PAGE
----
~Rachael Kable, The Mindful Kind~

I haven’t read her book yet, but I will. Or I may order the audiobook, as her voice is very calming, and I love her Australian accent; she lived in Melbourne before moving back to the countryside where she grew up. In the meantime, I just keep following her on instagram and enjoying her short and sweet podcast episodes.

COVID-19 has added plenty of extra tension to life in this lovely world, and if ever we could use regular doses of sweet, calming wisdom, it’s now. Maybe listening in will help fill you up with this mental and emotional comfort food. Her advice is easy to take because it’s delivered with such empathy and compassion.

If you, my friends, would like to check out the offerings of this caring and clever woman, here are a few links. I hope some of you enjoy these little blessings as much as I do!

The Mindful Kind Podcast

Rachael Kable’s Mindfulness Blog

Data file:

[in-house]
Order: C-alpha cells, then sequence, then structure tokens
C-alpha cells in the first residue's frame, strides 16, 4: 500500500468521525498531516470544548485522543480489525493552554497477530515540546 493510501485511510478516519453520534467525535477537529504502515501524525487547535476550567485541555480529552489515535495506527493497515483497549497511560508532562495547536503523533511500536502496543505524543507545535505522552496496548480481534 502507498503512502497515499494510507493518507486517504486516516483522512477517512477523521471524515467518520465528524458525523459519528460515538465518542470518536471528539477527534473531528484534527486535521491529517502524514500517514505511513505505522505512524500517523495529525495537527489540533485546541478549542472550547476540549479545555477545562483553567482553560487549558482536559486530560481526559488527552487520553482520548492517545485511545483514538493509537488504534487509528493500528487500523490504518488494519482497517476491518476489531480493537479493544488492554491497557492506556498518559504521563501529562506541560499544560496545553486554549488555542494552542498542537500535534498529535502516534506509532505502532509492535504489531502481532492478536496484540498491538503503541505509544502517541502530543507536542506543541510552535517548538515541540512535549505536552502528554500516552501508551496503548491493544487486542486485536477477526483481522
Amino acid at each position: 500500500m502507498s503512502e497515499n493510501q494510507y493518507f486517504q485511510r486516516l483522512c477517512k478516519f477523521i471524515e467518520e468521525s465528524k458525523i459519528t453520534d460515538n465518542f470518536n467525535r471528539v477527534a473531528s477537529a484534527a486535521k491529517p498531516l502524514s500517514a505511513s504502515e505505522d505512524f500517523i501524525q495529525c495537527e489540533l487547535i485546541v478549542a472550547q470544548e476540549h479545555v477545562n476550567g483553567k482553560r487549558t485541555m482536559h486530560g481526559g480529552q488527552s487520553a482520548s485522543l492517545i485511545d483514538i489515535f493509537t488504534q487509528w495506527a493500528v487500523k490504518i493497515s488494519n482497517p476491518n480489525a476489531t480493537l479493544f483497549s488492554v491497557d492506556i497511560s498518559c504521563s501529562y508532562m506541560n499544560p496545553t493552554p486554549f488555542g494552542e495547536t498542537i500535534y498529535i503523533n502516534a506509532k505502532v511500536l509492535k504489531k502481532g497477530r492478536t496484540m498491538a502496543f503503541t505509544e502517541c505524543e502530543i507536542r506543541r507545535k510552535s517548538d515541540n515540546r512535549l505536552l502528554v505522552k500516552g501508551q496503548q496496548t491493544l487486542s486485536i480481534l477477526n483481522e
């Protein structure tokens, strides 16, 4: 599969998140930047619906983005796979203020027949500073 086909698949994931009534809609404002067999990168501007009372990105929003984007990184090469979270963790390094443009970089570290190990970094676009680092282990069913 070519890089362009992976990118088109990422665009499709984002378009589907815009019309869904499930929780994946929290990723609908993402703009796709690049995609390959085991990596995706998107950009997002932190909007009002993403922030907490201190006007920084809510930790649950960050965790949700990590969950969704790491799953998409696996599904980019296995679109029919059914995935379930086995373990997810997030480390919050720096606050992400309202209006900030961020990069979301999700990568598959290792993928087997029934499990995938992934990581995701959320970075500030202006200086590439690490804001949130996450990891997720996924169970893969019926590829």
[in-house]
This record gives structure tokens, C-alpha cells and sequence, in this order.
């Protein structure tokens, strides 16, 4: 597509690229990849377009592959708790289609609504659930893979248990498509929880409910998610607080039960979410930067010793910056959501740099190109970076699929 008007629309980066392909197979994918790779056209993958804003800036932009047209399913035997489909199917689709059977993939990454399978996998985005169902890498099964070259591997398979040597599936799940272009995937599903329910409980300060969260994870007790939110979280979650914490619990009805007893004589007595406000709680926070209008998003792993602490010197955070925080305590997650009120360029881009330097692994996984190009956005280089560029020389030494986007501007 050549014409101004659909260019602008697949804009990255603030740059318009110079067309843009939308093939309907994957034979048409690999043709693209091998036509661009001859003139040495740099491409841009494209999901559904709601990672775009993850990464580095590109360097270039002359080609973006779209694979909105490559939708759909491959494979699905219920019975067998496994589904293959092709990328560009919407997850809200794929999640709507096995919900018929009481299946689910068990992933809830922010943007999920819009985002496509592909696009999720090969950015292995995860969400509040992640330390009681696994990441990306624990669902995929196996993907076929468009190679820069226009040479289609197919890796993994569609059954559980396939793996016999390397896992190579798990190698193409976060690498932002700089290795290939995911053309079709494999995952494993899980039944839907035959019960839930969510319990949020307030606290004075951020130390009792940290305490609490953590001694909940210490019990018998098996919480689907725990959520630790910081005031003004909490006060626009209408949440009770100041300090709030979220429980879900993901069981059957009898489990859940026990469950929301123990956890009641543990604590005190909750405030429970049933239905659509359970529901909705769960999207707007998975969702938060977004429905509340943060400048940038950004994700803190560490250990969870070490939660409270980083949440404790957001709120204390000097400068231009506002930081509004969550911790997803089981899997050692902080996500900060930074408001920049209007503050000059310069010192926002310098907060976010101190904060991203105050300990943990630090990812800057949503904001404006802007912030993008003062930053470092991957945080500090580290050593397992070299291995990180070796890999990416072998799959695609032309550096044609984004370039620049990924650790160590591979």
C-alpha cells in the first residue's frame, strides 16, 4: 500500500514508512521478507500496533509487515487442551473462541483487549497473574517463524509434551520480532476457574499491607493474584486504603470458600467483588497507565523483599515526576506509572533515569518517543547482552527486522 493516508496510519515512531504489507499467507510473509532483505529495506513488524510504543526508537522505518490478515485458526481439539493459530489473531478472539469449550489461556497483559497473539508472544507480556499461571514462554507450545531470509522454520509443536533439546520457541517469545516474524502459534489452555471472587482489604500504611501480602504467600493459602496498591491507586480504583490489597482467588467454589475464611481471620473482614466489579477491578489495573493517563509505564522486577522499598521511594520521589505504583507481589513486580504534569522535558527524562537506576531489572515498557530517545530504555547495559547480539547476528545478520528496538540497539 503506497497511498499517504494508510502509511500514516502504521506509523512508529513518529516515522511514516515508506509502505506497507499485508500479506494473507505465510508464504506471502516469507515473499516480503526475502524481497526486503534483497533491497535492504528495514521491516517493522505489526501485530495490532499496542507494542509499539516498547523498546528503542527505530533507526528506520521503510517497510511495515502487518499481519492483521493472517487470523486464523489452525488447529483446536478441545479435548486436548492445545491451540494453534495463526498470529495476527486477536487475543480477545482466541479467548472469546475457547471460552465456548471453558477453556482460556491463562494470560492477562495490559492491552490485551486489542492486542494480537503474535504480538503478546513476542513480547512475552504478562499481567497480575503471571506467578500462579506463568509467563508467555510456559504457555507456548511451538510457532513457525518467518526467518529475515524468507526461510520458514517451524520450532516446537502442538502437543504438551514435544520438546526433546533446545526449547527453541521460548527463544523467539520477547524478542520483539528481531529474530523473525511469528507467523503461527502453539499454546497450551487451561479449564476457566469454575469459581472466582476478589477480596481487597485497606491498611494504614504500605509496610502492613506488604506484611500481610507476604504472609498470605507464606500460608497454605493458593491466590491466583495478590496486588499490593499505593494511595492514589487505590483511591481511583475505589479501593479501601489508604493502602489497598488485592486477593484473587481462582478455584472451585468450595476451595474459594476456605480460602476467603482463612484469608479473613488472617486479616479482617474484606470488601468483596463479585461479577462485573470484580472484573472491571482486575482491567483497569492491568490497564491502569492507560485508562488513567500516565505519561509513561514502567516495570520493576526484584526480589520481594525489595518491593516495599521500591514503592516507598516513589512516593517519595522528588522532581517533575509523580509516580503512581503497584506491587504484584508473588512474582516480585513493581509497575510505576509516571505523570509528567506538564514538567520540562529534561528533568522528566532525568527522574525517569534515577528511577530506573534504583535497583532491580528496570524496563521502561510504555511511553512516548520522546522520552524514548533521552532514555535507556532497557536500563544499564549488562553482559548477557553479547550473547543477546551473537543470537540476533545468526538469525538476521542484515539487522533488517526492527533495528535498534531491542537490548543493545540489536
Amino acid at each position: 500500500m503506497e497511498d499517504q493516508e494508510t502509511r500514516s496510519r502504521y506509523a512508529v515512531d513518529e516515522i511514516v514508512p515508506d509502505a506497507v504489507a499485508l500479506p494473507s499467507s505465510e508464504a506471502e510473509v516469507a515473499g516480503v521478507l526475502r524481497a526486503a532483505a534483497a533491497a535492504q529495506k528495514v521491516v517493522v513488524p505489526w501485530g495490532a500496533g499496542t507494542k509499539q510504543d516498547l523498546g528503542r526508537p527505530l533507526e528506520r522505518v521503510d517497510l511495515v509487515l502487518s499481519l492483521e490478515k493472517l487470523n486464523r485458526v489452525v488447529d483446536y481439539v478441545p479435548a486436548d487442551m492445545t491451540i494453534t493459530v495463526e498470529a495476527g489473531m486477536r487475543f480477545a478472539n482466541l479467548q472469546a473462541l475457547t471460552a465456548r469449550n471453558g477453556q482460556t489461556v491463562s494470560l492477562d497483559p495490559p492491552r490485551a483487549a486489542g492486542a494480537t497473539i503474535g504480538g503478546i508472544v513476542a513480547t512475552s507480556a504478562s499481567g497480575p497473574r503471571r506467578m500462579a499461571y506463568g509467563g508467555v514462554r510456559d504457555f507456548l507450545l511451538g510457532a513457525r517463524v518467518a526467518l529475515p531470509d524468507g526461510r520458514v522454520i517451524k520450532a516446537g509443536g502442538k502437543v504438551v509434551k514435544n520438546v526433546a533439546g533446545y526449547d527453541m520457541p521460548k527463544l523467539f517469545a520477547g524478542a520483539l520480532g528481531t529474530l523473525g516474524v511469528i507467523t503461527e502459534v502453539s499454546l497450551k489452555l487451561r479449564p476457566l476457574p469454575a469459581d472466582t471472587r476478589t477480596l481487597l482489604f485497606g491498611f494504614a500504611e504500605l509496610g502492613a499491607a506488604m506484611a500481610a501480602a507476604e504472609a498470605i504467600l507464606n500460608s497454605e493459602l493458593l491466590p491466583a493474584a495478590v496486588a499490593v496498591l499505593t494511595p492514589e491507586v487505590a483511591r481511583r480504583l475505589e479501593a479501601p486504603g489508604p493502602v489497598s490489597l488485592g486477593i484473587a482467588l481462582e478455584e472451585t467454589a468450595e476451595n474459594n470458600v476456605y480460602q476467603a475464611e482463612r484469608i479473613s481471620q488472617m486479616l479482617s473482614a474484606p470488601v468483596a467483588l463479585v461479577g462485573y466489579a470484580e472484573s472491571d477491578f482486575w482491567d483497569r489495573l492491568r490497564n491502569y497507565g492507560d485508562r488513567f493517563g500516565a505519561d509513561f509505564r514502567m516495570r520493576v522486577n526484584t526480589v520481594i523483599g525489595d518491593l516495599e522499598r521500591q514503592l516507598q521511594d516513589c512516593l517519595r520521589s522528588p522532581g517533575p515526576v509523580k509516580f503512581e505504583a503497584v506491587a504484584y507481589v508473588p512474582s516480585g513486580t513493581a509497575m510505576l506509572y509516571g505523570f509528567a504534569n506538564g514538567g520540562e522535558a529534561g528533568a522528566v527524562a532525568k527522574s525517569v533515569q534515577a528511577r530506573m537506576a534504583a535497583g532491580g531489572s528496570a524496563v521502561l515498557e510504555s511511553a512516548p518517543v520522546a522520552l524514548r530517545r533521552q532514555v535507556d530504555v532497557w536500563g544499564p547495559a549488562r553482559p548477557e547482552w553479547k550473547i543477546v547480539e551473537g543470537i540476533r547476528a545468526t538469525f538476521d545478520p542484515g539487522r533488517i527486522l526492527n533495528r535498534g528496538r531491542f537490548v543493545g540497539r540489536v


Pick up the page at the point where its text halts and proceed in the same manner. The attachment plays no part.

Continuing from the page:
The Mindful Kind Book

Rachael Kable Instagram

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So blessed,

Leah 

security.

We’ve got it so good. Do we really know how good we’ve got it?

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Photo by Casey Horner on Unsplash

When I say security, I’m not talking about a security system or security guards. I’m more talking about the comfort we have knowing we’ll be ok for home and food, etc.

Those of us who are so blessed as to be sure of our homes and not worry about feeding ourselves and our families for the coming days are part of a very small minority of people in the world. In the oft-repeated words of Precious Ramotswe, one of my favourite characters in modern literary fiction, written by the brilliant Alexander McCall Smith, (The No. 1 Ladies’ Detective Agency):